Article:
Non-military Iranian secessionist organizations are receiving support from the Friedrich Naumann Foundation (FDP). Last June, the foundation held a conference, in cooperation with the "Society for Threatened Peoples," dedicated to the "ethnic question" in Iran. According to conference documents, the "time" has come to "more strongly focus international public opinion" on the needs of Iran's ethnic minorities, among which there is specific mention of the "Kurds" in northwest Iran and the "Balochs," in the east of the country.[9] "Up to 60%" of the Iranian population are members of ethnic minorities and should have special rights, declared the conference organizers, meaning a reinforcement of centrifugal force, linked with external intervention that could seriously threaten the survival of the state.[10] Critics of the Iranian military regime are warning against this sort of interference - the Iranian domestic opposition would be in great danger of "immediately being accused of taking orders from the West and its leaders, branded as collaborators."[11] A professor of the Bundeswehr University in Munich has even declared that ethnic secessionist movements are an appropriate "lever for destabilization." Iran is a "multi-ethnic nation." "This domestic instability could - and should (covertly, goes without saying) - be the lever of western Iran policy, below the threshold of direct military intervention."[12]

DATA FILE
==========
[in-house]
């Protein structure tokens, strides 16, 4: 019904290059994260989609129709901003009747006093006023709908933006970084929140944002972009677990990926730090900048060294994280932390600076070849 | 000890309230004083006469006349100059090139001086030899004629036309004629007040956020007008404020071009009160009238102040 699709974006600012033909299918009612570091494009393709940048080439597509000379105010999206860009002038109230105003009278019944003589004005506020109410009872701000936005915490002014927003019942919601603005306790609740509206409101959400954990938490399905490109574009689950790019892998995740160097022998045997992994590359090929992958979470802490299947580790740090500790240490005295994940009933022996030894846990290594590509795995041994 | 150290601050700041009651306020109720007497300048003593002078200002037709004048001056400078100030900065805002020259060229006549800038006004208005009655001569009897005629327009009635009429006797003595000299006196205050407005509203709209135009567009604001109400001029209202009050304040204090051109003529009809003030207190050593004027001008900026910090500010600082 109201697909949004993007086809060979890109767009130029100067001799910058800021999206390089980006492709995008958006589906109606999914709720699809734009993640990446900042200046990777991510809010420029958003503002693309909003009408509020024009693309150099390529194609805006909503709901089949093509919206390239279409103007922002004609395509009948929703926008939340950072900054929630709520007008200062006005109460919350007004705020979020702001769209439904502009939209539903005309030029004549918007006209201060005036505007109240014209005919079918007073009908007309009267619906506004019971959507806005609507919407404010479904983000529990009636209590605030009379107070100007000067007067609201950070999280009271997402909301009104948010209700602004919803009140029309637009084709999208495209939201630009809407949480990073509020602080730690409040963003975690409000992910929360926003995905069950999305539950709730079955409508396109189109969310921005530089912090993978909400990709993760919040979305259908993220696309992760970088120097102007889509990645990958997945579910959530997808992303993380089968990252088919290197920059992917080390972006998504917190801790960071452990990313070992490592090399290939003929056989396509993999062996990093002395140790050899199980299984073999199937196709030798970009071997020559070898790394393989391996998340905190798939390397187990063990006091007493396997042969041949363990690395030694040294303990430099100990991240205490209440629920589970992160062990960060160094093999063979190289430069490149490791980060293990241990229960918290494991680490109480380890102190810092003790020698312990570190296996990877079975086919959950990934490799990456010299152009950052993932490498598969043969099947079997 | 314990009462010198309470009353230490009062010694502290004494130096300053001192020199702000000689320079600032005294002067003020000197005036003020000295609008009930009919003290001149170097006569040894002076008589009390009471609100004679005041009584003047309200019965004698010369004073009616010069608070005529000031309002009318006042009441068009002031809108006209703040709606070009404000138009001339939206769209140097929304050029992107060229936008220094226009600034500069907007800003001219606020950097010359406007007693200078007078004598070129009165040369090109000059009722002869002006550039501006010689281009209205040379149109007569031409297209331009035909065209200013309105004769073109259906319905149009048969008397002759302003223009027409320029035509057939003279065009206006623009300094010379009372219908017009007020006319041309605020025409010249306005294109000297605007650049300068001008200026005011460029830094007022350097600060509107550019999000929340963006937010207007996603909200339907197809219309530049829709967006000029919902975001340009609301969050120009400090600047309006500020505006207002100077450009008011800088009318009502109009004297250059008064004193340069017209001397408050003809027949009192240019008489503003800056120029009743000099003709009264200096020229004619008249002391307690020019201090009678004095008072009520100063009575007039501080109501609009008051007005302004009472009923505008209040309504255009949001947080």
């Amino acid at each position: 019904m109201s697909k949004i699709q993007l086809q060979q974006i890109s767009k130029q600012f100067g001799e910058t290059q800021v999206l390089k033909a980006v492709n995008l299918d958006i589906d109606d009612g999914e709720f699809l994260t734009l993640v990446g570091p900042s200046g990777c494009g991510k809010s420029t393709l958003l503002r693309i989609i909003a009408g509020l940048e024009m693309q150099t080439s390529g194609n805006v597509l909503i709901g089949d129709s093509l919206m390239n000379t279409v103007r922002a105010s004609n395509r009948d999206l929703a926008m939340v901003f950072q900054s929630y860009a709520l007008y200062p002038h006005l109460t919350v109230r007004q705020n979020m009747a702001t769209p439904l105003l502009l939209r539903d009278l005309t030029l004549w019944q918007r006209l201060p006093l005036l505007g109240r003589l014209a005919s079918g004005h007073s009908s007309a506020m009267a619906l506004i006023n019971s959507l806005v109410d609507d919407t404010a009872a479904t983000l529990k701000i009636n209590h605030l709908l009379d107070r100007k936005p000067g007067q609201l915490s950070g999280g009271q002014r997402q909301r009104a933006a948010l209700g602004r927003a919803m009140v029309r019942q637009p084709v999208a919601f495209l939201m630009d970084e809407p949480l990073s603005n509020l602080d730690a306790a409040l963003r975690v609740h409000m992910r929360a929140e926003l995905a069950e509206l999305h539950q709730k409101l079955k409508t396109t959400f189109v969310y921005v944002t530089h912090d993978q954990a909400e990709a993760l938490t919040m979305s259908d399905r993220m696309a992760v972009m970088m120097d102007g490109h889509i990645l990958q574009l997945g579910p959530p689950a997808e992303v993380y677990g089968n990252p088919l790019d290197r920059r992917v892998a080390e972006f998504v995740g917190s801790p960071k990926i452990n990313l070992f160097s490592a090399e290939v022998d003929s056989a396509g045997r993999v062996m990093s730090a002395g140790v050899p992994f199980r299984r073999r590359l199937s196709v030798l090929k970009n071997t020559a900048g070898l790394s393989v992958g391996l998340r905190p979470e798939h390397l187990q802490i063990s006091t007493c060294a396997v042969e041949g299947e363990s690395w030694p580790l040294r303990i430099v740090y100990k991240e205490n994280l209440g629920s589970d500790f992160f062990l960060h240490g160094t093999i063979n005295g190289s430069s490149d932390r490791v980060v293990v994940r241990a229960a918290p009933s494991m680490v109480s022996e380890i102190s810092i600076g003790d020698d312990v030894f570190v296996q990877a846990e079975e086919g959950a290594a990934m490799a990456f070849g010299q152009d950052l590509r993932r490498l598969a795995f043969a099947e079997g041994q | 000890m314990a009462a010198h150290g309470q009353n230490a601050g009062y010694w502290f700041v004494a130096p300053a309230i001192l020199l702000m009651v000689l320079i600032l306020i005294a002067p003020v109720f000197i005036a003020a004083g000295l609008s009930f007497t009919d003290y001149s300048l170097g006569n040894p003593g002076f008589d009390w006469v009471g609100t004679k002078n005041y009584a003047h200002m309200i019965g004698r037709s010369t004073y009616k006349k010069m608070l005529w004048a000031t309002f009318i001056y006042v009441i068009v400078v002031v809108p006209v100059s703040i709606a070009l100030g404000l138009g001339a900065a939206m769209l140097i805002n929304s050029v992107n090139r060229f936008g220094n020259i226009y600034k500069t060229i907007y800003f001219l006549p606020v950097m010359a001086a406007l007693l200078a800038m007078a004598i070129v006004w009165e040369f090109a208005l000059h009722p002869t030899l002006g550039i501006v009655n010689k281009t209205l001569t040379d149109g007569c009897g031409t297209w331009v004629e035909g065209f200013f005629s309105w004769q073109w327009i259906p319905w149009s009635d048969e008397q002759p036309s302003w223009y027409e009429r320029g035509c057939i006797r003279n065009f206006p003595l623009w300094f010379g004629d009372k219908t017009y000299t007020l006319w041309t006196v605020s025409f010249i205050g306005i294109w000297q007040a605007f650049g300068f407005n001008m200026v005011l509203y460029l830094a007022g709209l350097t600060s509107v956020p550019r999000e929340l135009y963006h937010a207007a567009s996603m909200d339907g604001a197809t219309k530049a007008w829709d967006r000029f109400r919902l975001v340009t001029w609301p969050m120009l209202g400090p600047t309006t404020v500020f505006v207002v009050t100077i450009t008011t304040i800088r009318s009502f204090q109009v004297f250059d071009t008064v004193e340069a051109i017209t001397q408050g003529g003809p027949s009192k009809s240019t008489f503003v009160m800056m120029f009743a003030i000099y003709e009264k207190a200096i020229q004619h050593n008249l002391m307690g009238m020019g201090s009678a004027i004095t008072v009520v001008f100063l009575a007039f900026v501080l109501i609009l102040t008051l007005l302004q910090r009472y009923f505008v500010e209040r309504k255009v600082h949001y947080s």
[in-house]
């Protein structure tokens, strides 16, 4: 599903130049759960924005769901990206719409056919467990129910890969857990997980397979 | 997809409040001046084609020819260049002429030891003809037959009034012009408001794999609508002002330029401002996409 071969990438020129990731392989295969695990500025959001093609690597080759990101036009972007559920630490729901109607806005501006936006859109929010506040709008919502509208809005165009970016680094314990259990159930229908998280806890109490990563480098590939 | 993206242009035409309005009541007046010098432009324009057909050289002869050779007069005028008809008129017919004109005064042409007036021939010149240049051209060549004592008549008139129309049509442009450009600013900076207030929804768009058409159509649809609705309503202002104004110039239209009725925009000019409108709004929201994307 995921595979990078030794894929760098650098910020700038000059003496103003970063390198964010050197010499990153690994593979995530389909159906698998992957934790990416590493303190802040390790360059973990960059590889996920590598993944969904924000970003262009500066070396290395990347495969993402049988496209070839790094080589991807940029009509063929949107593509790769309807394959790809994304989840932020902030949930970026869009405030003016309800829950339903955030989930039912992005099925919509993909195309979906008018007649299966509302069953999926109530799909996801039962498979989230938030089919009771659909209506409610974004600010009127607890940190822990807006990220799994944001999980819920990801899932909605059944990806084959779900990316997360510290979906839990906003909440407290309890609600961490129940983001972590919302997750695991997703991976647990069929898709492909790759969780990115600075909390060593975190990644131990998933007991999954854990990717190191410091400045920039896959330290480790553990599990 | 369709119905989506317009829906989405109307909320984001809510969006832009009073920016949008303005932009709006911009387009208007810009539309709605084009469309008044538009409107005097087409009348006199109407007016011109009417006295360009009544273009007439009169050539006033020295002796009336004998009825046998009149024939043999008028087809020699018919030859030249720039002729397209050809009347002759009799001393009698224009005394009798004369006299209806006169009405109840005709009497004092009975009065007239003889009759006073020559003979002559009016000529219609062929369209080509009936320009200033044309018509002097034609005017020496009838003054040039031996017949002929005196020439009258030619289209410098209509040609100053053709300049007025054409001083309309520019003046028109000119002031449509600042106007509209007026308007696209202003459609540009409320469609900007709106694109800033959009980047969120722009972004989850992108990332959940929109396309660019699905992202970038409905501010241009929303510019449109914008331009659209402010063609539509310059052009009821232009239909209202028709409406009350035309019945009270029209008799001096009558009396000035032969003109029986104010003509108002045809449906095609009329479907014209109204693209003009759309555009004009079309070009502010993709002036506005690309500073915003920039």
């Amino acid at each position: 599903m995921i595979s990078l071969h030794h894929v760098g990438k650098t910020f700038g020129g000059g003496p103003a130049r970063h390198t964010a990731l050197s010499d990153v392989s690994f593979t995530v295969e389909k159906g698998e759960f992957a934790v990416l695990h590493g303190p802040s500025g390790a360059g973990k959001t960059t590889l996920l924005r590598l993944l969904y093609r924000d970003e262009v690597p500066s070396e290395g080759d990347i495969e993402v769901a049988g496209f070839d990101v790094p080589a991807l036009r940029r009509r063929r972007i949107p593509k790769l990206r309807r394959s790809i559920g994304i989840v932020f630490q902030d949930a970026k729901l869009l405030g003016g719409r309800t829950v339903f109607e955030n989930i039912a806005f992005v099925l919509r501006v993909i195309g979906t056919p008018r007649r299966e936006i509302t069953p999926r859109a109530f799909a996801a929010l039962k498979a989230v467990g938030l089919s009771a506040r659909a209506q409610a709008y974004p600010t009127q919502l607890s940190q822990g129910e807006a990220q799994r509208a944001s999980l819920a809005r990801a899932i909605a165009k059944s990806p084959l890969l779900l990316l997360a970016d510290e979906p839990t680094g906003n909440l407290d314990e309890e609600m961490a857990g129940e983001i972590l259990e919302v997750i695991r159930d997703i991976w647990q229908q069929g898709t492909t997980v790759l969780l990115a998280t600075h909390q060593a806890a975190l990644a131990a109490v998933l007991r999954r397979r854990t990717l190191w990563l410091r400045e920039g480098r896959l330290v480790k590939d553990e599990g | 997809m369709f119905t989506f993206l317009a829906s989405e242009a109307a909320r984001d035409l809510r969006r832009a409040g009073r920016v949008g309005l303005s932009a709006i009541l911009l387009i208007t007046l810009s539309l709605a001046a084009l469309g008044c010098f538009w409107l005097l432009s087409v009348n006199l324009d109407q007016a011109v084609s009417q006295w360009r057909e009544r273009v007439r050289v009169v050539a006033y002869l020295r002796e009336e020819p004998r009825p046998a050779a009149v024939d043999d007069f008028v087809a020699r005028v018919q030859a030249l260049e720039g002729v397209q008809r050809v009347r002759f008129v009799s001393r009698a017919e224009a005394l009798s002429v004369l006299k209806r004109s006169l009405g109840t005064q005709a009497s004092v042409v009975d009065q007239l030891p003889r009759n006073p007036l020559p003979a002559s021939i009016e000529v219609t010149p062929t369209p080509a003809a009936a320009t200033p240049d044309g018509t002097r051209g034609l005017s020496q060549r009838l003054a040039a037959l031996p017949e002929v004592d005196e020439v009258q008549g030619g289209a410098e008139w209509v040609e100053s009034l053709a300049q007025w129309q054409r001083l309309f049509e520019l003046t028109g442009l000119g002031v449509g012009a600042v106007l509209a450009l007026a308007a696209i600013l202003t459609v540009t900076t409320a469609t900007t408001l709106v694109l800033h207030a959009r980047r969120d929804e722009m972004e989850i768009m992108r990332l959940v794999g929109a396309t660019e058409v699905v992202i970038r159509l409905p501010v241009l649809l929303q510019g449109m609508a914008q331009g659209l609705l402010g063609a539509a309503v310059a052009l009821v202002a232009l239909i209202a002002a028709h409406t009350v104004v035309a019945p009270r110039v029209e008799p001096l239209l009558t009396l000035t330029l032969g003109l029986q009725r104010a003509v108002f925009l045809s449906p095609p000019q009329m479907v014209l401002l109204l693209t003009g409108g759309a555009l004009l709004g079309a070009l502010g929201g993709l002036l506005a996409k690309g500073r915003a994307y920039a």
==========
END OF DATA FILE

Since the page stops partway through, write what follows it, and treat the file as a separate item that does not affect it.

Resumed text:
Diminishing Ties